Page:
Each year, hundreds of Yale alumni, students, staff, family, and friends take part in Yale Day of Service, giving back to local communities across the country and around the world. In this series, we’ll be spotlighting a few of those Yalies, who discuss how they got involved and what service means to them.

This week, we feature Ken Goldstein ’84, who became involved with the Yale service community as an undergrad. Below, he talks about his time in the Yale Alumni Service Corps and his favorite Yale Day of Service memory. 

How did you become part of Yale’s service community?

I’ve been involved in Yale community service dating back to my undergraduate days with Dwight Hall. I was involved with Amnesty International campaigns, food kitchens, emergency shelters, teaching music and children’s theater in New Haven public schools, all kinds of memorable projects. When Yale Day of Service was first announced, I knew I had to be a part of it.

My wife and I have participated almost every year since it started. We helped clear brush to reclaim a popular overgrown trail in the San Gabriel mountains. We helped clean a section of the L.A. River, wrenching shopping carts from the hardened mud. We’ve assisted with single parenting programs in South Central Los Angeles. We read story books to children. We assisted with job application workshops for transitional youth. Every year has been a wonderful adventure that has brought us closer to other alums and connected Yale to our local community.

Ken Goldstein ’84
Ken Goldstein ’84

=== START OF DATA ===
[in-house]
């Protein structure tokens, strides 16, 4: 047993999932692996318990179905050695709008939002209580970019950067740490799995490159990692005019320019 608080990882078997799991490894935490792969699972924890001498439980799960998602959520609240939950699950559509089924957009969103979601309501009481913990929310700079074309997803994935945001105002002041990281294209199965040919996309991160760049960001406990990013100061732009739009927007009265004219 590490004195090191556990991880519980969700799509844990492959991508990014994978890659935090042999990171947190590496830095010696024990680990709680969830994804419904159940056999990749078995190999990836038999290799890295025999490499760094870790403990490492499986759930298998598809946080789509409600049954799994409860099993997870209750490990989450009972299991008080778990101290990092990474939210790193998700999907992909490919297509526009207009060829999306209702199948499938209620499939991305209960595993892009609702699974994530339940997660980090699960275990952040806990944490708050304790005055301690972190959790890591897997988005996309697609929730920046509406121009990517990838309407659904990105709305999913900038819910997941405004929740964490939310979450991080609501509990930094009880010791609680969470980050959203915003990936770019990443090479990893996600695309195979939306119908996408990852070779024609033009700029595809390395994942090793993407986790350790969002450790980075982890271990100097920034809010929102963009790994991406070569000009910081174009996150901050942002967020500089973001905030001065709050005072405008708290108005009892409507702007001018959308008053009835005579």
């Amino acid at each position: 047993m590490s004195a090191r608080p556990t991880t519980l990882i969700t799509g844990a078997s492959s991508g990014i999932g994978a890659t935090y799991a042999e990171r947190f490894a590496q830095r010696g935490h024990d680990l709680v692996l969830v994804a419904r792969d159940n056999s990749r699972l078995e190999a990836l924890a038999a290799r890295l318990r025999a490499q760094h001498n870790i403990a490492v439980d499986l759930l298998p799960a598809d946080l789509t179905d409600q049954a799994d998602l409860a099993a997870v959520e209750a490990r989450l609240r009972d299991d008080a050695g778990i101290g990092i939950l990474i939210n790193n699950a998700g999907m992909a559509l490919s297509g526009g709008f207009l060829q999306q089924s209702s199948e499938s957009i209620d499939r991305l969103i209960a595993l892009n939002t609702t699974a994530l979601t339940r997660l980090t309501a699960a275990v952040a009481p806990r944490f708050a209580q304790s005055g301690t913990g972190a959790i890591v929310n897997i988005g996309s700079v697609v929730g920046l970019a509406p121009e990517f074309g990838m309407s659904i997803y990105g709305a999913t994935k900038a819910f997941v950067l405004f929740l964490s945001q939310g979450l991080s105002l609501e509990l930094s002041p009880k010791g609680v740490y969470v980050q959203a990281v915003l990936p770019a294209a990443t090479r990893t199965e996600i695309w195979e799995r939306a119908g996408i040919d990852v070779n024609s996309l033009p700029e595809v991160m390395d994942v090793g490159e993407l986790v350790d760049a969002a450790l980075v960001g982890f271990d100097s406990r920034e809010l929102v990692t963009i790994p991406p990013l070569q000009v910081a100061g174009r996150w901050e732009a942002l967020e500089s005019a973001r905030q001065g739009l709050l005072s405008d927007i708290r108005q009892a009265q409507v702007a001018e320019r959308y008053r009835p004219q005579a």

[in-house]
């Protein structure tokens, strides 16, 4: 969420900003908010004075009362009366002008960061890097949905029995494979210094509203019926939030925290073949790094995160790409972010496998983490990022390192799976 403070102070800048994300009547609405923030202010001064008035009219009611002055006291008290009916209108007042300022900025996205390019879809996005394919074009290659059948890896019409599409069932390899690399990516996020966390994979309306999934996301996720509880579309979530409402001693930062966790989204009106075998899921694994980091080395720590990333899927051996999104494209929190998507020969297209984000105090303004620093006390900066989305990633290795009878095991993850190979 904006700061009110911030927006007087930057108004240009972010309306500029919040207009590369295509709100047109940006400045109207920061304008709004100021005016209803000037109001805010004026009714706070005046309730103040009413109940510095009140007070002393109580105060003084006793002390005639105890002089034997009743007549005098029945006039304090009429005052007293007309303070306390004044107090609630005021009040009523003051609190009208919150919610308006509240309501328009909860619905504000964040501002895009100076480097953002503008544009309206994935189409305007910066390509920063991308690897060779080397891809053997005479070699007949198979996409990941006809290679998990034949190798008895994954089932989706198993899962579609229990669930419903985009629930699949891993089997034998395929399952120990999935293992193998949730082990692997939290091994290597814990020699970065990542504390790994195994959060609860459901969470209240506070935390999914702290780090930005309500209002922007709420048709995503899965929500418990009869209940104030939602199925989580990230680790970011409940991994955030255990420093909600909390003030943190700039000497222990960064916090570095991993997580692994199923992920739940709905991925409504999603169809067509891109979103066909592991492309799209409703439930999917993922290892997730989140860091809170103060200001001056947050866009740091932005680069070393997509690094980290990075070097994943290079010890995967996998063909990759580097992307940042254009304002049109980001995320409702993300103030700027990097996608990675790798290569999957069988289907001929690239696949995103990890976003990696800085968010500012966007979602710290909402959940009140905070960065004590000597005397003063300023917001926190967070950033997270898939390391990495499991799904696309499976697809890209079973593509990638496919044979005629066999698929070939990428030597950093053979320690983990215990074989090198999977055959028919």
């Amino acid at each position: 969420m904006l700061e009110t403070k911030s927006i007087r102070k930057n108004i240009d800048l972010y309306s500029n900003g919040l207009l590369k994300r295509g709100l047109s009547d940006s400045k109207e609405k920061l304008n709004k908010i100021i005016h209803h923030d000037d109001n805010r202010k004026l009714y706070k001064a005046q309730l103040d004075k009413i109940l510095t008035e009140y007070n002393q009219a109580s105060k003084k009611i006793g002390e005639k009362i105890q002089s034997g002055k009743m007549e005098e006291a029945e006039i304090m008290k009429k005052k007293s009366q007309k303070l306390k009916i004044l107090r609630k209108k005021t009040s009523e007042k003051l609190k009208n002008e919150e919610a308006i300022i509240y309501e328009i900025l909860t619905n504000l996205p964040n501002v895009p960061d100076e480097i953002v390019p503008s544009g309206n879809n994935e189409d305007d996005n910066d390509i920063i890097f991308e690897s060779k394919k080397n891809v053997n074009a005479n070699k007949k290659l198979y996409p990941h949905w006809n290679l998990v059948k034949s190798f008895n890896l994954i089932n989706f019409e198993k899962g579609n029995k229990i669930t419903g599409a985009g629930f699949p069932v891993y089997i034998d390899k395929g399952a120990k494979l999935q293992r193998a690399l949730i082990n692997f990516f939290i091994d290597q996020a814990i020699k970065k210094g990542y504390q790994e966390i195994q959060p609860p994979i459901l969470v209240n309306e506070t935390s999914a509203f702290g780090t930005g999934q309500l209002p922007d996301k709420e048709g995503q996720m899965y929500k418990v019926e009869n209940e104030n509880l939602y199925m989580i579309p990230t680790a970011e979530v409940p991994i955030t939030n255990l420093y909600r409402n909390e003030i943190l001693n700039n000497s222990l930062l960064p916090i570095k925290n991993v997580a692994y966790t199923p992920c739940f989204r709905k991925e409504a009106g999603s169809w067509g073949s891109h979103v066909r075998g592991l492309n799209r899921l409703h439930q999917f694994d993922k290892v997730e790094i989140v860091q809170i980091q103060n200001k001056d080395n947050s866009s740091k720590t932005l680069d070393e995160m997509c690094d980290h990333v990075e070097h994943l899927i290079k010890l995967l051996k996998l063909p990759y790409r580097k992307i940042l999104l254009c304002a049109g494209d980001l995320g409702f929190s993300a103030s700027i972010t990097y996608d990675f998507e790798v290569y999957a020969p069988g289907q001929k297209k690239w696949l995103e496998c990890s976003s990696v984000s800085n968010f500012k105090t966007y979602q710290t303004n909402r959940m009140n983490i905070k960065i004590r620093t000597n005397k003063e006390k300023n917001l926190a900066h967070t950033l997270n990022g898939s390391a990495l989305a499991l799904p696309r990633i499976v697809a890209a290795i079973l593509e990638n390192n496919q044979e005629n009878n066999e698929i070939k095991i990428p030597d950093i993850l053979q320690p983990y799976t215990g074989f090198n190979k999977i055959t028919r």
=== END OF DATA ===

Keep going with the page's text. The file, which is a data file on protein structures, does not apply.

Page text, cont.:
A few years ago, we took it to the next level and joined YASC: Yale Alumni Service Corps. So far, we have been part of three unforgettable projects. First, we spent a week at the Fort Mojave Indian Reservation on the California/Nevada state line. Then we traveled to South Africa for volunteer service in the townships near Cape Town. Just before COVID, we were in the Montessori schools of San Juan, Puerto Rico. I wrote about all three of these experiences on my blog and can’t wait for the opportunity to embark on the next YASC trip when it is announced.

Tell us a story that exemplifies service for you. Or perhaps a favorite Day of Service memory.

Community service is as much a part of our lives as anything else we do. One of the organizations where we volunteered for Yale Day of Service, The RightWay Foundation, was initially introduced to us by Nell Rutledge-Leverenz ’03, who was one of the L.A. Day of Service organizers. We spent a Saturday helping young adults write their resumes and role play job interviews so they wouldn’t be nervous when they went to visit potential employers.

When I met the organization’s executive director, Franco Vega, I was so impressed with his authenticity, I asked for a follow-up meeting to hear more about his vision. The RightWay Foundation was doing the specific kind of work I admire with transitional youth both in vocational and therapeutic counseling. It was exactly the kind of grassroots organization that I admired: no waste, little overheard, every hard dollar about getting a young adult into their first apartment and full-time job. This was years ago, and I have since become an advisor to The RightWay Foundation and I am now close friends with Franco. I never would have discovered this wonderful organization without Yale Day of Service, nor would I have found new friends like Nell and Franco.